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Study Provides First Real-World Evidence of Covid-19 Contact Tracing App Effectiveness

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An illustration of digital contact tracing.

An international research collaboration involving scientists from the U.K., U.S., and Spain, has shed new light on the usefulness of digital contact tracing to control the spread of Covid-19.

Credit: smartboy10

A collaboration of U.K., U.S., and Spanish scientists revealed new insights on the use of digital contact tracing (DCT) to control Covid-19.

The team evaluated Spain's Radar Covid DCT application following a four-week experiment in the Canary Islands last summer.

Through simulated infections, the authors learned that over 30% of the populace used the mobile phone app, which could detect about 6.3 close-contacts per infected individual, nearly double the national average detected with manual contact tracing.

Queen Mary University of London's Lucas Lacasa said, "Overall our results were positive and show that the technology works and if accompanied by appropriate communications campaigns, it should reach the levels of adoption and compliance needed to support other non-pharmaceutical interventions to contain outbreaks."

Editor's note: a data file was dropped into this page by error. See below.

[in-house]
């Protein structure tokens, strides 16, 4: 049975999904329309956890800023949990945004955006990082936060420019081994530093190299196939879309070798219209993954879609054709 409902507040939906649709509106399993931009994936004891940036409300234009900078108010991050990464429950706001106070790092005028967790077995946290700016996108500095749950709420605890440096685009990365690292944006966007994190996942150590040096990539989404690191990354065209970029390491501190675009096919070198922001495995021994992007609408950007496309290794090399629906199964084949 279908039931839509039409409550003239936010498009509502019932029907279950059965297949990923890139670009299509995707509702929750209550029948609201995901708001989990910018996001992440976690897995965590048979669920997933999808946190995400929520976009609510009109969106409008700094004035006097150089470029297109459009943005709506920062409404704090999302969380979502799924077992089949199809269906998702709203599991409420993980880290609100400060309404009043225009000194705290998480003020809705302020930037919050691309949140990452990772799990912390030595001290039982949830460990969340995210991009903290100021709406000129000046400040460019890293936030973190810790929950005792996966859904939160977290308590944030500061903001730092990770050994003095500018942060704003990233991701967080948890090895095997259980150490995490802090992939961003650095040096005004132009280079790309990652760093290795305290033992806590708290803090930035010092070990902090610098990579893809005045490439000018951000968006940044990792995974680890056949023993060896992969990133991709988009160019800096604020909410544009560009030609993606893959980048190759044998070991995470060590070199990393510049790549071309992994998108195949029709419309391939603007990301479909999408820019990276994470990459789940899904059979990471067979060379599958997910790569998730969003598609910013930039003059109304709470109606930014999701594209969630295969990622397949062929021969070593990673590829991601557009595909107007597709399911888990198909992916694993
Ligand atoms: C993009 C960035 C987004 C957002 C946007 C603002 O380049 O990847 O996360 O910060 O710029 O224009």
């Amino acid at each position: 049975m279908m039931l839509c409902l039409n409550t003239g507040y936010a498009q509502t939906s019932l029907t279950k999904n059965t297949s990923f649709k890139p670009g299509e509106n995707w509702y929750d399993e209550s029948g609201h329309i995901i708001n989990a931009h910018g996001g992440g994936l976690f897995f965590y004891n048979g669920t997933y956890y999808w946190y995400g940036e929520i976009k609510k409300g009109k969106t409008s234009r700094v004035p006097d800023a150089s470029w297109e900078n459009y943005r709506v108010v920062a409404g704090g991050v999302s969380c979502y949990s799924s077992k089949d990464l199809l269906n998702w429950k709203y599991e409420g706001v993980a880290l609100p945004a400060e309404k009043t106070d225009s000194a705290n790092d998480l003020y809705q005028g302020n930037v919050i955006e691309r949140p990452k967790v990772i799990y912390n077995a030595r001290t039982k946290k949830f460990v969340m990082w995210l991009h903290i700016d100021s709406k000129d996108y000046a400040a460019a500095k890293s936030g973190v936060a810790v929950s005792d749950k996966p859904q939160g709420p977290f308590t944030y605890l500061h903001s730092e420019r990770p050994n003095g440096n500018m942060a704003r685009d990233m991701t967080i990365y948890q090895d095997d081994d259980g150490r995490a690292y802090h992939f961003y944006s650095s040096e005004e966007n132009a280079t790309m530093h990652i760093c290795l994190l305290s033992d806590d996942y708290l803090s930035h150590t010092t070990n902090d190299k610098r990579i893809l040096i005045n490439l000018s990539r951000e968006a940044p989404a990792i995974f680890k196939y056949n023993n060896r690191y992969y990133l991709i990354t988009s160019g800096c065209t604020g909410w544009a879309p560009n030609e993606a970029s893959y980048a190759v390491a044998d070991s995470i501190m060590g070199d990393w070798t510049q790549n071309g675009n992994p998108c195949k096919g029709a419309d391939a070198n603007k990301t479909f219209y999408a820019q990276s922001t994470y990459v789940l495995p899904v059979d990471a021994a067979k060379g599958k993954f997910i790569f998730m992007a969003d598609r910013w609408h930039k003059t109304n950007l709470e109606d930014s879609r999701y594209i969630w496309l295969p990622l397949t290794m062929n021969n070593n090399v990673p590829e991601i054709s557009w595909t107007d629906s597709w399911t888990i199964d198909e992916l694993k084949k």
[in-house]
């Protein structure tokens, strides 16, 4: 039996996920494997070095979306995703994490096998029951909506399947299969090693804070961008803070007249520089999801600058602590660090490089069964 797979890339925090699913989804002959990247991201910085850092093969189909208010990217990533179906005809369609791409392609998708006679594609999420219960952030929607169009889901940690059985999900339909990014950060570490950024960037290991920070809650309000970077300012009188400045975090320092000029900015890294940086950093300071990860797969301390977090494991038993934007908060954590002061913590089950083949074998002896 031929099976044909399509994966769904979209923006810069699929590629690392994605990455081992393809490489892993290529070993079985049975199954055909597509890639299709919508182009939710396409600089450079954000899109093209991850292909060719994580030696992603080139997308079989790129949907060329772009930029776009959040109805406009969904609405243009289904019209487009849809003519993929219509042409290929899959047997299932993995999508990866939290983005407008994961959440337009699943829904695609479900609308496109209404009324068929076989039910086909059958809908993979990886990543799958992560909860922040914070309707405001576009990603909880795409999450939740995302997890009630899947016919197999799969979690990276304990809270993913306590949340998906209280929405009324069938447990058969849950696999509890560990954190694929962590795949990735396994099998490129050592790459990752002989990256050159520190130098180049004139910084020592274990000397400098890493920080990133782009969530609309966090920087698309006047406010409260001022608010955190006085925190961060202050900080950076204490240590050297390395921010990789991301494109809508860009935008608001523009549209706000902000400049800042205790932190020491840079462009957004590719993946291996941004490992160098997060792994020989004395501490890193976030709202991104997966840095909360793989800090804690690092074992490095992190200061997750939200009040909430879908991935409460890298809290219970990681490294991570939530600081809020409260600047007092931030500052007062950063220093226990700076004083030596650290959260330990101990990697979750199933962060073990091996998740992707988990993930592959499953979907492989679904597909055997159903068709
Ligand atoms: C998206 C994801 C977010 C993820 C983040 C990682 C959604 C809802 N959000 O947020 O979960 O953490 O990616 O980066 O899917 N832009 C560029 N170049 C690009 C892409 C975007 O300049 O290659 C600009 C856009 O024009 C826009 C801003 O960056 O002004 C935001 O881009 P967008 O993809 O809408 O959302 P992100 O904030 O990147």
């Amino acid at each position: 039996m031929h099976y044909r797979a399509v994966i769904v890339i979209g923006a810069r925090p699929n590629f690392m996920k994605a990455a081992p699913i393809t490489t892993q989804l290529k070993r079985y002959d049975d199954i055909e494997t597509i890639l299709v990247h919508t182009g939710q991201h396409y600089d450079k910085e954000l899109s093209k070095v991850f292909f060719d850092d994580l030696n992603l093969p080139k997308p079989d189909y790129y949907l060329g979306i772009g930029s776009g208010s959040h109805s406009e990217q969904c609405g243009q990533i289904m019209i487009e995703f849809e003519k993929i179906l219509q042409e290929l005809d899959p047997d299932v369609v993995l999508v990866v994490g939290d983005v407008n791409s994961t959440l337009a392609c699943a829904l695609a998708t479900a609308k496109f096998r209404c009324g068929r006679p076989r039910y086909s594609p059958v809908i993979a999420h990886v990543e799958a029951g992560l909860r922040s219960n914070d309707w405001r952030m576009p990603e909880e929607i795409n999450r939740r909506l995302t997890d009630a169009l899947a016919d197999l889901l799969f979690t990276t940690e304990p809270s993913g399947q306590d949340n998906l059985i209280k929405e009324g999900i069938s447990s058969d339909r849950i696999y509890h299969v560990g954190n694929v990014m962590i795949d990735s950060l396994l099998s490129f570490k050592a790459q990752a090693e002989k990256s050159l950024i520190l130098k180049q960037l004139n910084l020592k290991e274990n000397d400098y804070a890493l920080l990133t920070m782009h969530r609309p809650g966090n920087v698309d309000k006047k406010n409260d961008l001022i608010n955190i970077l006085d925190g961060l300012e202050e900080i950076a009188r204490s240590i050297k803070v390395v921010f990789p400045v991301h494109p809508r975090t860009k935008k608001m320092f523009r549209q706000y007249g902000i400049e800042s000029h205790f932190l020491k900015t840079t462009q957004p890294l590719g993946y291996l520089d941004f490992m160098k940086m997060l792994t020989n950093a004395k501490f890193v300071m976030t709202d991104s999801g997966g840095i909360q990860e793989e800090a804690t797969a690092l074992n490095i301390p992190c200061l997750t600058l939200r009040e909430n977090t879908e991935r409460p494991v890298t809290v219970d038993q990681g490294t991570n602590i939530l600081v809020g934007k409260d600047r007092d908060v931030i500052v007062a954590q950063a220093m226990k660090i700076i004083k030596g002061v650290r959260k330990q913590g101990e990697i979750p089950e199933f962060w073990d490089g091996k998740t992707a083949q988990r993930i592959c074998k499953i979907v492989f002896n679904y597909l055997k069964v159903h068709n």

However, he also said the app's privacy-preserving design "severely limits the amount of data that we could collect to accurately assess its performance."

From Queen Mary University of London (U.K.)
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Abstracts Copyright © 2021 SmithBucklin, Washington, DC, USA


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